I was not capable of ever hosting a large spiritual retreat again. I was not capable of sitting up to finish edits on the book I had sold. I was not able to stand without passing out. I was not able to cough without passing out. I was not able to laugh without passing out. I was not able to regulate my body temperature. Suddenly the Southern Summers were times where I hid in air conditioned places instead of being out camping and hiking. I went from having boundless energy to having constant, debilitating fatigue.

I was lost.

Sitting in the bowling ally on my son, Sam’s, birthday,  I watched Tony, my husband, count out the exact same number of tokens to each of the boys attending Sam’s party. I watched them fist those tokens and run en mass to the in house arcade.  It then occurred to me.

I got up and life – the physical limits of neurocardiogenic syncope and dysautonomia – gave me less tokens to live my life physically than my husband or son got – two healthy people. When I entered the daily arcade of life, I was not able to play the arcade games the way I used to. I was only able to play a limited number of games and so I was very choosy about what games I chose to play. I was living A Token Life.

Since then, the language of tokens has been common in my house hold. Recently, some of my newer friends have started to use token language when talking to me, which has really warmed my heart.

Instead of getting tired, because I am always tired, I would run out of tokens before I was able to make dinner or grocery shop  or other daily activities. I began to wake up and mentally ask myself how many tokens I had and compare that with what I wanted to do today.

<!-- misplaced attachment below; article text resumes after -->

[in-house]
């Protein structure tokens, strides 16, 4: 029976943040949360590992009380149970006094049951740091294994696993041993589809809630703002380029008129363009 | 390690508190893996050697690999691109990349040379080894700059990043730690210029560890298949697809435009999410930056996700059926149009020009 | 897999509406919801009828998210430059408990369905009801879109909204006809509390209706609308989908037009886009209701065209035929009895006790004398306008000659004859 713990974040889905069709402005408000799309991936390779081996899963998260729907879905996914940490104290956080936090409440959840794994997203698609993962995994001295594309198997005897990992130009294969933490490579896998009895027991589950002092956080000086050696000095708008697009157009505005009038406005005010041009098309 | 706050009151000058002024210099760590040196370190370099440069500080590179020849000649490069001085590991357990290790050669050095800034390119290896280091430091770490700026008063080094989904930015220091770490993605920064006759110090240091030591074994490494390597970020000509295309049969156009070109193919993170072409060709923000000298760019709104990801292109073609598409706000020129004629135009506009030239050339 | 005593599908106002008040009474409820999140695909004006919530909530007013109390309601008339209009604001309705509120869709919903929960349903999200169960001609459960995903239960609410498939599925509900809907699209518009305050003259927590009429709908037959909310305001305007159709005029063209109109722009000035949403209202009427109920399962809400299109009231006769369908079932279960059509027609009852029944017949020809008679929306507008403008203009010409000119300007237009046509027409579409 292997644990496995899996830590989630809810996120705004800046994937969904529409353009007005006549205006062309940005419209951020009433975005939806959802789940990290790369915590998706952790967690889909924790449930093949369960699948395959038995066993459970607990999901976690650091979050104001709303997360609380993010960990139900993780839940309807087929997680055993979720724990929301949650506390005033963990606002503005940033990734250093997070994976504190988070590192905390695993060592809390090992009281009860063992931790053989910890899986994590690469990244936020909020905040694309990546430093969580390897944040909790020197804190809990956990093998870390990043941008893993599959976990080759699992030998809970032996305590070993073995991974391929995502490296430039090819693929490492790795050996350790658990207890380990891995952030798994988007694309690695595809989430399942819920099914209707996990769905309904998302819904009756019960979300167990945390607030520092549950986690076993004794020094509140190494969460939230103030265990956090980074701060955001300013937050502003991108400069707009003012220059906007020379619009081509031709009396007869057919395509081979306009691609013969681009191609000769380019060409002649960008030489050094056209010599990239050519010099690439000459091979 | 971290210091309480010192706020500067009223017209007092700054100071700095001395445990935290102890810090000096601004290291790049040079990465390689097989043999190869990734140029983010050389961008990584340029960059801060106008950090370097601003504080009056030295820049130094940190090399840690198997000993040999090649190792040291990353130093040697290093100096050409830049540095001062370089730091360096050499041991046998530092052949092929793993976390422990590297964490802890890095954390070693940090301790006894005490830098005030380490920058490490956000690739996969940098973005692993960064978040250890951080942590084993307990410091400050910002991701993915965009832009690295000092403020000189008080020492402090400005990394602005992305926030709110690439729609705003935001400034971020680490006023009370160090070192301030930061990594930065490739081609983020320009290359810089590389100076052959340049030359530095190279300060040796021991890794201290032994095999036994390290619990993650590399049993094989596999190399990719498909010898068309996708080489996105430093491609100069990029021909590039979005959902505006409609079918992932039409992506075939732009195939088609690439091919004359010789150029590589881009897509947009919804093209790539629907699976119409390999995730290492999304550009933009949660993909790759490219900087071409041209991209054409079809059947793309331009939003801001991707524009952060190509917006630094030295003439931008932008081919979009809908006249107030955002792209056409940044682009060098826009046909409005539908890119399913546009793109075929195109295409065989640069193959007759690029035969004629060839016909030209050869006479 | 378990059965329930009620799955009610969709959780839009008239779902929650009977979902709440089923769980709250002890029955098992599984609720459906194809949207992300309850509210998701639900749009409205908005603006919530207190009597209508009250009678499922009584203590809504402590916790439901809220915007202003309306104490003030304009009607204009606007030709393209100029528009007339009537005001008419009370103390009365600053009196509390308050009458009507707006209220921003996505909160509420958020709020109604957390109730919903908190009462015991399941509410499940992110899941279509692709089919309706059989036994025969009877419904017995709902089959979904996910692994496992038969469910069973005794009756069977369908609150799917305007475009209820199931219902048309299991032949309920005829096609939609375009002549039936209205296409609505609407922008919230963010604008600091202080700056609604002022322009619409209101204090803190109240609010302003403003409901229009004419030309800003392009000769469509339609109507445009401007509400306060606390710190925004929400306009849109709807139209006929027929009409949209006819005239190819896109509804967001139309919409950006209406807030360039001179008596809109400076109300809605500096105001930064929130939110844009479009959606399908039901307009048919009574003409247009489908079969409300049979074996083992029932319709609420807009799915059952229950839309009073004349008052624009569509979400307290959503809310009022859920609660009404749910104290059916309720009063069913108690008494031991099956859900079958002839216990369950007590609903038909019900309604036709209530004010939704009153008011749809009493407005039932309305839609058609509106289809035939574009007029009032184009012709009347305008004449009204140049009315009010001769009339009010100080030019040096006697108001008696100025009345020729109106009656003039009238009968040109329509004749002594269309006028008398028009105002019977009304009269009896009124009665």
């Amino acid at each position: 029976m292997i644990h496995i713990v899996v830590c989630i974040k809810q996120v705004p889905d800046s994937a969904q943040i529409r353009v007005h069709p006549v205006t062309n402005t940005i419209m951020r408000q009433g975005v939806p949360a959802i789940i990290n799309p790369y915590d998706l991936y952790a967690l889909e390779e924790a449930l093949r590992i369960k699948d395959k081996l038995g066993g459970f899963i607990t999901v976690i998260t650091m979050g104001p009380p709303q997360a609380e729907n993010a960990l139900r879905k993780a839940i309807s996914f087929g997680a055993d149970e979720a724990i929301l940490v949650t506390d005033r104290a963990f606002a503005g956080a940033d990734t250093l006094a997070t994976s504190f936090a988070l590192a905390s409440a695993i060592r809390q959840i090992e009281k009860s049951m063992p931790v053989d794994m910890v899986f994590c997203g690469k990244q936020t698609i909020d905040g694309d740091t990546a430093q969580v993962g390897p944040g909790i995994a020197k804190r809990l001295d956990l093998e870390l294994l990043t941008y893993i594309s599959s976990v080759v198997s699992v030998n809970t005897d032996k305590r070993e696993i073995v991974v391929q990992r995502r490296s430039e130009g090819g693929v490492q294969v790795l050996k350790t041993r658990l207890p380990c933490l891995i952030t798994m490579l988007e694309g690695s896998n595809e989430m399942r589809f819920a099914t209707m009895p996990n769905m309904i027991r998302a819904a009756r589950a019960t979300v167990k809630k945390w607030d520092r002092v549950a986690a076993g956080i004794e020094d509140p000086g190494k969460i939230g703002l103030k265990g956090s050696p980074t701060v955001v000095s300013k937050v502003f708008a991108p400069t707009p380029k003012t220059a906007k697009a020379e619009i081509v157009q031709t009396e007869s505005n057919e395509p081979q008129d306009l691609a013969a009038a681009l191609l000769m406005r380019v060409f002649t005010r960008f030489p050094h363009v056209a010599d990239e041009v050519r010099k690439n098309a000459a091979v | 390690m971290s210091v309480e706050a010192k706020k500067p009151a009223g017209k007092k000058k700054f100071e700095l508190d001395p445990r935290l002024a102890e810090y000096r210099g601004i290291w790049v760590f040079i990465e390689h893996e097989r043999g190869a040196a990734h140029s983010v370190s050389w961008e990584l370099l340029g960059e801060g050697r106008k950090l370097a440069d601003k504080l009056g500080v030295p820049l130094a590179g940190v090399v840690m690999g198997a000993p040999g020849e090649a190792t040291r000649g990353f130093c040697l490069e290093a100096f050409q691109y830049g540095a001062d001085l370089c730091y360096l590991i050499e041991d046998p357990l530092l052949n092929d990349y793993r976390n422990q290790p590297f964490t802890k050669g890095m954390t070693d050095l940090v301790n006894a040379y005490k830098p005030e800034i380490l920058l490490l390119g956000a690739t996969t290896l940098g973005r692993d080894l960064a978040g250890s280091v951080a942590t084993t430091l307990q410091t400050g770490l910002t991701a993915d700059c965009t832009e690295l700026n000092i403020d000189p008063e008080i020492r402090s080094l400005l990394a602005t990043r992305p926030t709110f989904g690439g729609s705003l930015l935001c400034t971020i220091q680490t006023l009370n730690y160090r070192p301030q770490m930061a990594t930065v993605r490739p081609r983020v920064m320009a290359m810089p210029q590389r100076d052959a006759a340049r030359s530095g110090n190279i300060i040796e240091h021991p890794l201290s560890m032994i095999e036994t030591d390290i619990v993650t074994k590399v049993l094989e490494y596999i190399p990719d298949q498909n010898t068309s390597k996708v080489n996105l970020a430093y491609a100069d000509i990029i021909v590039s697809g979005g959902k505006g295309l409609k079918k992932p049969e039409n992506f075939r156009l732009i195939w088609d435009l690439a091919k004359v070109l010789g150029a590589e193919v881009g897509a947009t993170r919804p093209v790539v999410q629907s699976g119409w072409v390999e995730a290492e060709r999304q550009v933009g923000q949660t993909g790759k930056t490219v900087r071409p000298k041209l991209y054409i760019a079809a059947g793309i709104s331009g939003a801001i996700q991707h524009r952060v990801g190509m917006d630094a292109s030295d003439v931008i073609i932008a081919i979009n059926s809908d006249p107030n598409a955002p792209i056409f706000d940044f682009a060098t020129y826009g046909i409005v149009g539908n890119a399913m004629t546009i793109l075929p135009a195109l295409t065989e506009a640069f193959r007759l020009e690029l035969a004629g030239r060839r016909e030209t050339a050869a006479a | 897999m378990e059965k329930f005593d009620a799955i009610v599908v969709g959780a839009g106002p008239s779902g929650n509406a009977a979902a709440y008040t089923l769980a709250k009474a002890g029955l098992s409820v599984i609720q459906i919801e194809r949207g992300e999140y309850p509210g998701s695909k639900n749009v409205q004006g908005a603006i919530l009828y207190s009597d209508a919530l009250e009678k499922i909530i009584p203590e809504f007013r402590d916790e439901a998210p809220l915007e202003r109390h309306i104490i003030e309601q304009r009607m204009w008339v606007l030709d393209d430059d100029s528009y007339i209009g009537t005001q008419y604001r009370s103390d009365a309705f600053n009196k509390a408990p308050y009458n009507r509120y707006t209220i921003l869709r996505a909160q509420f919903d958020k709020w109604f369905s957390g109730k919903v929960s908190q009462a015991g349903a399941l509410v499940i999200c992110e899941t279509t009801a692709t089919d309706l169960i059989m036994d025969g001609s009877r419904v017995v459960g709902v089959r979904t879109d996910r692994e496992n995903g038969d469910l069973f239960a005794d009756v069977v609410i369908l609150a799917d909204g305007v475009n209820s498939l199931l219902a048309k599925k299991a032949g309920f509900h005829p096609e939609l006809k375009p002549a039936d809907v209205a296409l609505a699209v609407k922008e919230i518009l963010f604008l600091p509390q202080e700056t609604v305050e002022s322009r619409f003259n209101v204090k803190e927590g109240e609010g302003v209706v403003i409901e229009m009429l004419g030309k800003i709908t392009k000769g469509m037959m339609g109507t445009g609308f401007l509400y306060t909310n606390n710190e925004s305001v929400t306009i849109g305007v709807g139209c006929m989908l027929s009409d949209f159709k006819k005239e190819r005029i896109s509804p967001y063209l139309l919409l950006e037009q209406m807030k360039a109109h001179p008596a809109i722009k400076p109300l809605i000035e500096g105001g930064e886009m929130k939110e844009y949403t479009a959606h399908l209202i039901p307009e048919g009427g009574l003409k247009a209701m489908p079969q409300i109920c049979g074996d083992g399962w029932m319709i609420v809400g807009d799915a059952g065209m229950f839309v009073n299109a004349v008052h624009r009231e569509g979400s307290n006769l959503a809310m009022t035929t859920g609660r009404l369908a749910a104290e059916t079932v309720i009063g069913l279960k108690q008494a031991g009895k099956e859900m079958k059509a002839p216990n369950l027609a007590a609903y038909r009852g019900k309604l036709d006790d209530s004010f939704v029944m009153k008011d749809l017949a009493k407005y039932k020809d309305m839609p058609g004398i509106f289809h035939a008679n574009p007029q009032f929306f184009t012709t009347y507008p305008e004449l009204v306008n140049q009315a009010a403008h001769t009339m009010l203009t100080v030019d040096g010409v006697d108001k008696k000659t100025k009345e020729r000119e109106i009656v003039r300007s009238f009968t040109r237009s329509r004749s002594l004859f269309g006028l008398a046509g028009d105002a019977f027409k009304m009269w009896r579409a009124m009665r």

Of time, I picked up lots of little tips and tricks that I use to help keep my having more good days than bad. I then started meeting other Token Lifers – people whose physical life, like mine, afforded them less tokens than they used to get and less tokens than most others get.  That is how this blog came into being.

I hope by writing about my own struggles and the things I use to overcome them, I can inspire others to develop their own Token Life. A life of great abundance and meaning developed as an act of defiance against a physical life of limitation.

 

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Surrender – Knowing When and How

Surrender – Knowing When and How

I get up every day a little tired. I get up every day a little light headed. I get up every day to a “normal” that most people would not be able to adjust to. As I adjusted, as I learned how to save and shuffle my tokens around to have the productive type of life I wanted, I came to the place of acceptance of my new “normal.”